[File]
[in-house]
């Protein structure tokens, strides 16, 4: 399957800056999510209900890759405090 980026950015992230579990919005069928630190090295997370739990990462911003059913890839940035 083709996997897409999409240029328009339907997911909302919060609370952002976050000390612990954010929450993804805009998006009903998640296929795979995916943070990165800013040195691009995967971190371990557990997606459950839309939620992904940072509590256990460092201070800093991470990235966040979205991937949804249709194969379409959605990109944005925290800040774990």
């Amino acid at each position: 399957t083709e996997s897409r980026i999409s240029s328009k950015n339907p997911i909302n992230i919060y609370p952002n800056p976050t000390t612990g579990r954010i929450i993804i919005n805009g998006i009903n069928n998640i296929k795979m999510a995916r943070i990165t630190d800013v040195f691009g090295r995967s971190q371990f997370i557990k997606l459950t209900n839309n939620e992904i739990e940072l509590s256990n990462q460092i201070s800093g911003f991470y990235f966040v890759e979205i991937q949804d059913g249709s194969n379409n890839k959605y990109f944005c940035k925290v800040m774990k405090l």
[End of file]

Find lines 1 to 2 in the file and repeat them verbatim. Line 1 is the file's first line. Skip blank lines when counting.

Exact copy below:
[in-house]
């Protein structure tokens, strides 16, 4: 399957800056999510209900890759405090 980026950015992230579990919005069928630190090295997370739990990462911003059913890839940035 083709996997897409999409240029328009339907997911909302919060609370952002976050000390612990954010929450993804805009998006009903998640296929795979995916943070990165800013040195691009995967971190371990557990997606459950839309939620992904940072509590256990460092201070800093991470990235966040979205991937949804249709194969379409959605990109944005925290800040774990």